Paradise is just down the street. I-10 to the 202, exit onto East McDowell, then wheel on past the red sandstone buttes of Papago Park and, boom, you’re there. A mere 10 miles in all from my house. The Desert Botanical Garden.
Any plant known to have grown in the desert, no matter what country, is found here chances are. I’ve been there a lot, mostly with Nebra, whose been a member of the DBG since November of 1990.
We traveled out there this afternoon largely because of wildflower season. DBG has a small wildflowers garden and I wanted to identify the tiny purple wildflower I’ve seen for a week now on the trails in North Mountain Park. I’d gone through several books and Internet sites. Nothing seemed right.
The place was crowded, largely because there were three weddings going on in this lush desert landscape among those red buttes. And you had to dodge numerous photographers who were blocking paths to get that “just perfect” shot.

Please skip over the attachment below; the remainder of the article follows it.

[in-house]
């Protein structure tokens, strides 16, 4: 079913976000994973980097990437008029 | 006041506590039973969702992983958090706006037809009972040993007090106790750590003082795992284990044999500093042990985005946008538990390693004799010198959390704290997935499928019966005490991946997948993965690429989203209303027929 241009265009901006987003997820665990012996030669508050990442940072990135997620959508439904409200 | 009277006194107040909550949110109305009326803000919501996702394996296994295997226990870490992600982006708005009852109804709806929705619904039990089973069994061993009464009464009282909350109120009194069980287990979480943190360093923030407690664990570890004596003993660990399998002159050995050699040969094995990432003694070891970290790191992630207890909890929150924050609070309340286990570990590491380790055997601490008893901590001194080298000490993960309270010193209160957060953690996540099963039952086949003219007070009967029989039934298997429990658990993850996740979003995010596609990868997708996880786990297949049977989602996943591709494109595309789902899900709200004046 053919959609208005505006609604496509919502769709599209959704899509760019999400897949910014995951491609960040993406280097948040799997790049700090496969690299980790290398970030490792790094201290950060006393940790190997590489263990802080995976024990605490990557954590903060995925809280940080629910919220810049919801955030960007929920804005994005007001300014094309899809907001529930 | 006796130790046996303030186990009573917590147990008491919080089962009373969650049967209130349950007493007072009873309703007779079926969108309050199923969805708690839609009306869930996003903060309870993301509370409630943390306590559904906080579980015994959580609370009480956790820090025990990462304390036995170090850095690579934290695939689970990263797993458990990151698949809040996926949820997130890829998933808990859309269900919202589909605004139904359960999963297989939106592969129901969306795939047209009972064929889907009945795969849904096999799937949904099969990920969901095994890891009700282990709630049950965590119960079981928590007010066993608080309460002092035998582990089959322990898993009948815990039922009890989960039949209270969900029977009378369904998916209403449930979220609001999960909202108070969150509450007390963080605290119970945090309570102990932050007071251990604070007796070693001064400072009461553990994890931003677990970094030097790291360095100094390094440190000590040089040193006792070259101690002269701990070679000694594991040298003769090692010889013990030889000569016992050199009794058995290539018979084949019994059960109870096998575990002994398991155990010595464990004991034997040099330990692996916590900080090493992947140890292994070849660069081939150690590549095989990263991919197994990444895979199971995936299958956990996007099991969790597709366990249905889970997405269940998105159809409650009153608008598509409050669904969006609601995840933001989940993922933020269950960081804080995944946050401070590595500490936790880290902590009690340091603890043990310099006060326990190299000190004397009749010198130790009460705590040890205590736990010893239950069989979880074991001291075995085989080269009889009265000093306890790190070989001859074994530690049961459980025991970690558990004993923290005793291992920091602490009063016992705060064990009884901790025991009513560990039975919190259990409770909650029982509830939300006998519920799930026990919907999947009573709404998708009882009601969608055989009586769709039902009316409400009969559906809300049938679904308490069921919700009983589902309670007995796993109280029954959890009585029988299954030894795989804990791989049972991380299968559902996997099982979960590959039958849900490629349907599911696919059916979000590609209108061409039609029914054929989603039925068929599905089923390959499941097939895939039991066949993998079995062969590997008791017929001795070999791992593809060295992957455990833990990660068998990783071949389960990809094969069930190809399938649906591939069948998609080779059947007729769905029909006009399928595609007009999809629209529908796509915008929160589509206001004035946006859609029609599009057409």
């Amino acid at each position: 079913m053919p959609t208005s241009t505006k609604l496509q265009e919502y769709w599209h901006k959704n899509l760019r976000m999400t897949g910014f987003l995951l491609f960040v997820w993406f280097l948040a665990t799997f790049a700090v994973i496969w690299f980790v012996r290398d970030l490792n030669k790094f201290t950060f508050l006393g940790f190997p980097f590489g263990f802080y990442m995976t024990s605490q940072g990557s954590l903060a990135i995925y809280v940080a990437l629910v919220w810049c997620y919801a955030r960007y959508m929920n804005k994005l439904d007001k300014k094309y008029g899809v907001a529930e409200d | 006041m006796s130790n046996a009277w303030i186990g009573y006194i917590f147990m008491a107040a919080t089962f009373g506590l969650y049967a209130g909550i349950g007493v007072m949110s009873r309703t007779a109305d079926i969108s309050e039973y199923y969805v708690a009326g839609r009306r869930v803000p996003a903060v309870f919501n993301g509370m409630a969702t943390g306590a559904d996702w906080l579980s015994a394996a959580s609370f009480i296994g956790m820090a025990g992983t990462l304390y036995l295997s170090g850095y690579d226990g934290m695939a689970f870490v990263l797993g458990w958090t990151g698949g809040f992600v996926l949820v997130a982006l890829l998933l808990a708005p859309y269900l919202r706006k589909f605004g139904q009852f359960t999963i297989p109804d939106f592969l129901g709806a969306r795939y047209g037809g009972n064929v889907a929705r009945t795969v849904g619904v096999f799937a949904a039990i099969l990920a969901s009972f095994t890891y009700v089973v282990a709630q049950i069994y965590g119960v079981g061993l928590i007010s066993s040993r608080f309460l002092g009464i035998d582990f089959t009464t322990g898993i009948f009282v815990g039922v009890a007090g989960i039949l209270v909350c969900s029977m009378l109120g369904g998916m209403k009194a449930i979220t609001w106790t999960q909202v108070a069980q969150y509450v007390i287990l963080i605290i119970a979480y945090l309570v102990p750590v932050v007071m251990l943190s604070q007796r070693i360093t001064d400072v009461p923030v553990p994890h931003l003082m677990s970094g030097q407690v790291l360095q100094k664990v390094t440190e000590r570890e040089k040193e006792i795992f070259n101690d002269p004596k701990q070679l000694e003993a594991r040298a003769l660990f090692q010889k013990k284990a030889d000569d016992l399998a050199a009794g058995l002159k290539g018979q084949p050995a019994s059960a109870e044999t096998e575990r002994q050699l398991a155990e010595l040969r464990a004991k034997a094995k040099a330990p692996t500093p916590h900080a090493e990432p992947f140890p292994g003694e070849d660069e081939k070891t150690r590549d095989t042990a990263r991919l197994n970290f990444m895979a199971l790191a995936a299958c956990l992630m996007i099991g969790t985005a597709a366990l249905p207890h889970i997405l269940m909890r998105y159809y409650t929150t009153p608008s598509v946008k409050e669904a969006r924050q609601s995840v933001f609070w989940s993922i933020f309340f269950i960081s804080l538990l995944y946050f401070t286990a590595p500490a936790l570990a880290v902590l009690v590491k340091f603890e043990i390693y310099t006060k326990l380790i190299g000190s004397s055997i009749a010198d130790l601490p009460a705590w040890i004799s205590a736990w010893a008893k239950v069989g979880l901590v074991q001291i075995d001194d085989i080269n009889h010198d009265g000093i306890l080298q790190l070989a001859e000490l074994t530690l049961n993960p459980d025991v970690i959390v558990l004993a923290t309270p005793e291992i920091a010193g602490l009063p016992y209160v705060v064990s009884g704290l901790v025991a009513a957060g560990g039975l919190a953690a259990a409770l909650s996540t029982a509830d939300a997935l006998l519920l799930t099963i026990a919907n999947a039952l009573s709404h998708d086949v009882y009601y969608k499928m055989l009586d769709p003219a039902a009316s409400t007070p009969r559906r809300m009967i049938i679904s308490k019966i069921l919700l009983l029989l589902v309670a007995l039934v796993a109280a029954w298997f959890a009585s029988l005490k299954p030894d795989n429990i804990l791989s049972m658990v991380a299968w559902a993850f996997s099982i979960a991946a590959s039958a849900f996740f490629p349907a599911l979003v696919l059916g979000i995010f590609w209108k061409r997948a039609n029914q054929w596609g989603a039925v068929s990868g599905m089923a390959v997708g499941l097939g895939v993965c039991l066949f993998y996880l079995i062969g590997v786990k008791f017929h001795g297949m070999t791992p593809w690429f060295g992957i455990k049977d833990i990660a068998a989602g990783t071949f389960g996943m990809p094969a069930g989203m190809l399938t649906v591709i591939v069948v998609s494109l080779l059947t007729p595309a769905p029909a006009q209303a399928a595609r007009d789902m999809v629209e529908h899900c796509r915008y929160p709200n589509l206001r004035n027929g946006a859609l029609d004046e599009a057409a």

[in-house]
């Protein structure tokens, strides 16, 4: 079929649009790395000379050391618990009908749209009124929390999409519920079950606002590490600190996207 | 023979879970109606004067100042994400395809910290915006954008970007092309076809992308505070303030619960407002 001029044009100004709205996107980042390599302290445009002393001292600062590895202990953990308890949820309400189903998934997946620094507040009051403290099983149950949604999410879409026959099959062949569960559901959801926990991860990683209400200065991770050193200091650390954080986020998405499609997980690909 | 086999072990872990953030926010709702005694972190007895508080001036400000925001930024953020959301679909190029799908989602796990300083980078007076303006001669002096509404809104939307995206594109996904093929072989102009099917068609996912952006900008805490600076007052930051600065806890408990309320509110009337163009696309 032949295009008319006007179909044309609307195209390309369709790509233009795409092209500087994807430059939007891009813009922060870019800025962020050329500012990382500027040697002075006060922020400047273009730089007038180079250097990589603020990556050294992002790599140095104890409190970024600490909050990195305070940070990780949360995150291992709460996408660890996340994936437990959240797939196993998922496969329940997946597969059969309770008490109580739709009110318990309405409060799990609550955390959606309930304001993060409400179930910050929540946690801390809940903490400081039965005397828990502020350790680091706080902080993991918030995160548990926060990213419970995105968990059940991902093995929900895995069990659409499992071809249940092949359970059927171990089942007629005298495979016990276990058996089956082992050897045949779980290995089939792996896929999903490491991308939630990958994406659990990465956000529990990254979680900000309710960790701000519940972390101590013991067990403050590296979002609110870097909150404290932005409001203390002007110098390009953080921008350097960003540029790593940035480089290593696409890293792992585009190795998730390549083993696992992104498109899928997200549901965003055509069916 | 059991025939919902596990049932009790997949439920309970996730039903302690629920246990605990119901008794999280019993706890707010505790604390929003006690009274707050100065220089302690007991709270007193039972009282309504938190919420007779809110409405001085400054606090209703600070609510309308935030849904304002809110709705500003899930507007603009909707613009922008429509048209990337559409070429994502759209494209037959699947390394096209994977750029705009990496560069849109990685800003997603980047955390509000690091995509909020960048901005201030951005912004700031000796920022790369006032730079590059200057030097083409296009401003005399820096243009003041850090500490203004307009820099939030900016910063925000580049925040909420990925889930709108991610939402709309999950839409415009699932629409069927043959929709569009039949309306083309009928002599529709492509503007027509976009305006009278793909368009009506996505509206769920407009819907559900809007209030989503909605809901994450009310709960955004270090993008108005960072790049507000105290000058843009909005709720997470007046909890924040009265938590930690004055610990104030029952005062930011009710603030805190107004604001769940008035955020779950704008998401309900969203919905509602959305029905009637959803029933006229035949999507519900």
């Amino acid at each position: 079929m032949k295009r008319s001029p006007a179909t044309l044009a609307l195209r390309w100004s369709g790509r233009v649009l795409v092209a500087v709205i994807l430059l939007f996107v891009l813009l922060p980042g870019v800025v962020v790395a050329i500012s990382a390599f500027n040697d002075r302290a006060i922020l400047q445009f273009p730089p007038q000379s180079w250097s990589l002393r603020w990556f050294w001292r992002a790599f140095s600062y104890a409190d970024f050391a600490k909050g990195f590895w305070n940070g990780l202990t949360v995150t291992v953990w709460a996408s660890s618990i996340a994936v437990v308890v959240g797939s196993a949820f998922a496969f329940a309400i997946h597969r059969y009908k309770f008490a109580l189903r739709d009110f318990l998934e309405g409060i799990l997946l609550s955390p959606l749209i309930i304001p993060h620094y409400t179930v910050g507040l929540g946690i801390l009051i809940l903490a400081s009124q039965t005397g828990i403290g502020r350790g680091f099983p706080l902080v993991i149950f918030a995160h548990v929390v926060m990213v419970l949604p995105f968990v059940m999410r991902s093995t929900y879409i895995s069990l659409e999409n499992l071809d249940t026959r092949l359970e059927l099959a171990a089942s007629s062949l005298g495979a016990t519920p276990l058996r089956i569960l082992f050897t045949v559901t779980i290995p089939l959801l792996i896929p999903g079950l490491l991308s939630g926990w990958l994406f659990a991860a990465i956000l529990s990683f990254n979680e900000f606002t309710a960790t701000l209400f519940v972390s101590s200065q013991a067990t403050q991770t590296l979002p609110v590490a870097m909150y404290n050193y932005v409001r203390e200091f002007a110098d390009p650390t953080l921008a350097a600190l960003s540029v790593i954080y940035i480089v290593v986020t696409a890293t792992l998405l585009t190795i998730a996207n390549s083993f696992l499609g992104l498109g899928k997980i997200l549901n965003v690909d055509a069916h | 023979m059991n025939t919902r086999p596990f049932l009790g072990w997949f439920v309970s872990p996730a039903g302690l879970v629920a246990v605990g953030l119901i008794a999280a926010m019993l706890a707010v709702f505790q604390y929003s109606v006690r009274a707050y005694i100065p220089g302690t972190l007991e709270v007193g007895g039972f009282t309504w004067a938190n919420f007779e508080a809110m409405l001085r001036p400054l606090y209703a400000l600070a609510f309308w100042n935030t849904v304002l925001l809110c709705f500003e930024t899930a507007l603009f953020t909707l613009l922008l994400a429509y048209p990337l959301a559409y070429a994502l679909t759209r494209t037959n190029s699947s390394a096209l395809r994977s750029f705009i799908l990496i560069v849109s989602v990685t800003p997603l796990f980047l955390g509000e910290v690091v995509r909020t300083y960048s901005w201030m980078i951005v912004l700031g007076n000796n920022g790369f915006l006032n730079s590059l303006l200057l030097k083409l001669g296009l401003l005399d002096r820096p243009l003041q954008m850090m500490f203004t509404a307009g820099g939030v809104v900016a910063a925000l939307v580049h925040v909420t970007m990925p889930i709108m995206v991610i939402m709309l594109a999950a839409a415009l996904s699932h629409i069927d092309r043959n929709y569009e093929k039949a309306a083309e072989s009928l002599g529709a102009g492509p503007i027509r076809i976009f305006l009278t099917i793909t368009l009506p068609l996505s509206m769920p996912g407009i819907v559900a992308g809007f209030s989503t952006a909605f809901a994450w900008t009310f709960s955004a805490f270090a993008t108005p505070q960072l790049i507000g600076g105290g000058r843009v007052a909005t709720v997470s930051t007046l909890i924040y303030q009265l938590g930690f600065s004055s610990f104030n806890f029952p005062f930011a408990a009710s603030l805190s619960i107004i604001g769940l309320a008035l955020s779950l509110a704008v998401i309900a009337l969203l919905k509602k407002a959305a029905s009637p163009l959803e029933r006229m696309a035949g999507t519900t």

Our wanderings, though, found the bursting of wildflower season a few more weeks away. And there was nothing closer there to my mystery plant than gobs and gobs of verbena. The verbena clusters. My plant does not. It is just a single flower atop a leggy stem. Oh, and it has a yellow stamen. An anther and filament, I believe. Nebra insists it is a desert Bluebell. And it may turn out she’s right.
But all was not lost. We found the place filled not so much with alluring flora but with a sanctuary of alluring fauna. I chased around mockingbirds, starlings, a cactus wren, a hiding desert cottontail, a romantic pair of mourning doves and other pairs, Gambel’s quail and Curved-Bill Thrashers. It’s that time of year. Kiss-kiss.
We stayed about an hour and left to chase the sunset in Papago Park. The clouds looked right, but nothing appealed to the ol’ Canon.
It’s a great time of year to live in the desert. It just isn’t a great time yet for wildflowers.